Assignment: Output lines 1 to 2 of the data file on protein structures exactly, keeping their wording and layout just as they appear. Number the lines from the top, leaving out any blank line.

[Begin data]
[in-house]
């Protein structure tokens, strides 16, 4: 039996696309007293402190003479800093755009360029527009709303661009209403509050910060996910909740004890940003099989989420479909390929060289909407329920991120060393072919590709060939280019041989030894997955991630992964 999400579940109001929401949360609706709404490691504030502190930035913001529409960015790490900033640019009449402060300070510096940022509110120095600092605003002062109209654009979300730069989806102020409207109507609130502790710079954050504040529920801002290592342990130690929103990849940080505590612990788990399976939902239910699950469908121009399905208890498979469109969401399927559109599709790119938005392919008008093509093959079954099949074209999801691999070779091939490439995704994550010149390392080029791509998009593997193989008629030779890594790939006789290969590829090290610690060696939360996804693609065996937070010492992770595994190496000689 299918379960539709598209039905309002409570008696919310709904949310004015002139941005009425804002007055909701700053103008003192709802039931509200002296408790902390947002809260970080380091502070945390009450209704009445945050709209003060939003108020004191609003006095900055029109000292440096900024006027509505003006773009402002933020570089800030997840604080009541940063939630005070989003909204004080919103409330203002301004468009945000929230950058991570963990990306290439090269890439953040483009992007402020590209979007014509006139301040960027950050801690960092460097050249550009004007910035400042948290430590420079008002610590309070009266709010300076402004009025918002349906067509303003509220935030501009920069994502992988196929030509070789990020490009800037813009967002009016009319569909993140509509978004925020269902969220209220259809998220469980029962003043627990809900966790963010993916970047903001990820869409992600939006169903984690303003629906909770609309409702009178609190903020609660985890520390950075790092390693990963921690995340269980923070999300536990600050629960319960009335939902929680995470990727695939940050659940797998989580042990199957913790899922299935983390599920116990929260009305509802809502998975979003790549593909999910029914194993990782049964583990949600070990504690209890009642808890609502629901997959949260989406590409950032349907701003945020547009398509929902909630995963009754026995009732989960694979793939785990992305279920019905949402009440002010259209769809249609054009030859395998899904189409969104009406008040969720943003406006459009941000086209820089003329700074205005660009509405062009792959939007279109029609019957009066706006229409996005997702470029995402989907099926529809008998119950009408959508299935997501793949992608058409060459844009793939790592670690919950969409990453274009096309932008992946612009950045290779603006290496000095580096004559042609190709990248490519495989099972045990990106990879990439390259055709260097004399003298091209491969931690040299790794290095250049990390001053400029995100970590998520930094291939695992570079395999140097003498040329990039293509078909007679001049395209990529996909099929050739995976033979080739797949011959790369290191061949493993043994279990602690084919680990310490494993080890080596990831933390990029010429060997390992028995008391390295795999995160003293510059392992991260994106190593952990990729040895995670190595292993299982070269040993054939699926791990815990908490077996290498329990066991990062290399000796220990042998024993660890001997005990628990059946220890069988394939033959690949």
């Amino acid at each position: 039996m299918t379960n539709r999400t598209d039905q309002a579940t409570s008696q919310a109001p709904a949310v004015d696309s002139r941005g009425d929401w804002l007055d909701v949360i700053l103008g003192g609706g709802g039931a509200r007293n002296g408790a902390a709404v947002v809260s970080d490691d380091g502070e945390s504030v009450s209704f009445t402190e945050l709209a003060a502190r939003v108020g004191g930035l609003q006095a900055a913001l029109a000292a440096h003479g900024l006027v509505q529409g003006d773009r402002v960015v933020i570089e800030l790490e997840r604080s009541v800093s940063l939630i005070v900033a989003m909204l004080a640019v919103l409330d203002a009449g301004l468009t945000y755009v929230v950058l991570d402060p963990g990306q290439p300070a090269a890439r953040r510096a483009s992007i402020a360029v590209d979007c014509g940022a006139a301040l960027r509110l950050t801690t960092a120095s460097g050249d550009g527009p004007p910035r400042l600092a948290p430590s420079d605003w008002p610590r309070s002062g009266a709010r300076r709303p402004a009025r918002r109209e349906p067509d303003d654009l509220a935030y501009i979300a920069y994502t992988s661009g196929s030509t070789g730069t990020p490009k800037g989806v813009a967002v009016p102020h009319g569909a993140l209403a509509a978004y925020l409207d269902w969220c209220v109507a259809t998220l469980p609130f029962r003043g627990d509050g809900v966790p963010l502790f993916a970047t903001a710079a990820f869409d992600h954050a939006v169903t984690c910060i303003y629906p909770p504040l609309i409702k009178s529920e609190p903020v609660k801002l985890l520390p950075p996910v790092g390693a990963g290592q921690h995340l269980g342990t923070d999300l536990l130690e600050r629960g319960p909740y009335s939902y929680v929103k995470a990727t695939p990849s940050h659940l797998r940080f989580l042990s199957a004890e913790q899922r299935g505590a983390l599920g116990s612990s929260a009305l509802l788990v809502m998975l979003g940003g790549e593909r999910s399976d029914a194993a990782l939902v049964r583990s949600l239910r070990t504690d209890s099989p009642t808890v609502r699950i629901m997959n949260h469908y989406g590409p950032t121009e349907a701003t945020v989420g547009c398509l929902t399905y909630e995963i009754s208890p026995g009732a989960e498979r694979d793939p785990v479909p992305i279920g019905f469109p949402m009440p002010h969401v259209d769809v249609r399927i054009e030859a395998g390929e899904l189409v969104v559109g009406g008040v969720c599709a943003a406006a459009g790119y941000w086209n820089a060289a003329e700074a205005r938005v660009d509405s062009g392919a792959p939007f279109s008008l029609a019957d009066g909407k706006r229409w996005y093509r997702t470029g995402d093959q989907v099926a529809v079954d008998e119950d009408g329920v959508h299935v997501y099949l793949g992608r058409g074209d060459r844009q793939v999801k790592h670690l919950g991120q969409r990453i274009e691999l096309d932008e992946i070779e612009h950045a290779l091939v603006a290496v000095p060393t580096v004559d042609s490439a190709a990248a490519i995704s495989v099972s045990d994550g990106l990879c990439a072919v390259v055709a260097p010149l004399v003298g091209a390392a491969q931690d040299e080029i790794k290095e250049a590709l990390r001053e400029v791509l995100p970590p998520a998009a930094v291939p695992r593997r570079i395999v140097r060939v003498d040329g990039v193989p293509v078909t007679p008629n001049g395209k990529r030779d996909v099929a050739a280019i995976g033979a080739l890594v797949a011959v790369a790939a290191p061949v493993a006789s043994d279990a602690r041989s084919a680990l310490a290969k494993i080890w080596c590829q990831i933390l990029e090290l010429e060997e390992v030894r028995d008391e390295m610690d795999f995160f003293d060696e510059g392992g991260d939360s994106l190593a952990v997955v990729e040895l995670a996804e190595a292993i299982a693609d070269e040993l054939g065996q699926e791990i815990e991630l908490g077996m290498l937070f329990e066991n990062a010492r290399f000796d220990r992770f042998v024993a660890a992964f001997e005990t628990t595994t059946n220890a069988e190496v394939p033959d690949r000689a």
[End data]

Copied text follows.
[in-house]
């Protein structure tokens, strides 16, 4: 039996696309007293402190003479800093755009360029527009709303661009209403509050910060996910909740004890940003099989989420479909390929060289909407329920991120060393072919590709060939280019041989030894997955991630992964 999400579940109001929401949360609706709404490691504030502190930035913001529409960015790490900033640019009449402060300070510096940022509110120095600092605003002062109209654009979300730069989806102020409207109507609130502790710079954050504040529920801002290592342990130690929103990849940080505590612990788990399976939902239910699950469908121009399905208890498979469109969401399927559109599709790119938005392919008008093509093959079954099949074209999801691999070779091939490439995704994550010149390392080029791509998009593997193989008629030779890594790939006789290969590829090290610690060696939360996804693609065996937070010492992770595994190496000689 299918379960539709598209039905309002409570008696919310709904949310004015002139941005009425804002007055909701700053103008003192709802039931509200002296408790902390947002809260970080380091502070945390009450209704009445945050709209003060939003108020004191609003006095900055029109000292440096900024006027509505003006773009402002933020570089800030997840604080009541940063939630005070989003909204004080919103409330203002301004468009945000929230950058991570963990990306290439090269890439953040483009992007402020590209979007014509006139301040960027950050801690960092460097050249550009004007910035400042948290430590420079008002610590309070009266709010300076402004009025918002349906067509303003509220935030501009920069994502992988196929030509070789990020490009800037813009967002009016009319569909993140509509978004925020269902969220209220259809998220469980029962003043627990809900966790963010993916970047903001990820869409992600939006169903984690303003629906909770609309409702009178609190903020609660985890520390950075790092390693990963921690995340269980923070999300536990600050629960319960009335939902929680995470990727695939940050659940797998989580042990199957913790899922299935983390599920116990929260009305509802809502998975979003790549593909999910029914194993990782049964583990949600070990504690209890009642808890609502629901997959949260989406590409950032349907701003945020547009398509929902909630995963009754026995009732989960694979793939785990992305279920019905949402009440002010259209769809249609054009030859395998899904189409969104009406008040969720943003406006459009941000086209820089003329700074205005660009509405062009792959939007279109029609019957009066706006229409996005997702470029995402989907099926529809008998119950009408959508299935997501793949992608058409060459844009793939790592670690919950969409990453274009096309932008992946612009950045290779603006290496000095580096004559042609190709990248490519495989099972045990990106990879990439390259055709260097004399003298091209491969931690040299790794290095250049990390001053400029995100970590998520930094291939695992570079395999140097003498040329990039293509078909007679001049395209990529996909099929050739995976033979080739797949011959790369290191061949493993043994279990602690084919680990310490494993080890080596990831933390990029010429060997390992028995008391390295795999995160003293510059392992991260994106190593952990990729040895995670190595292993299982070269040993054939699926791990815990908490077996290498329990066991990062290399000796220990042998024993660890001997005990628990059946220890069988394939033959690949």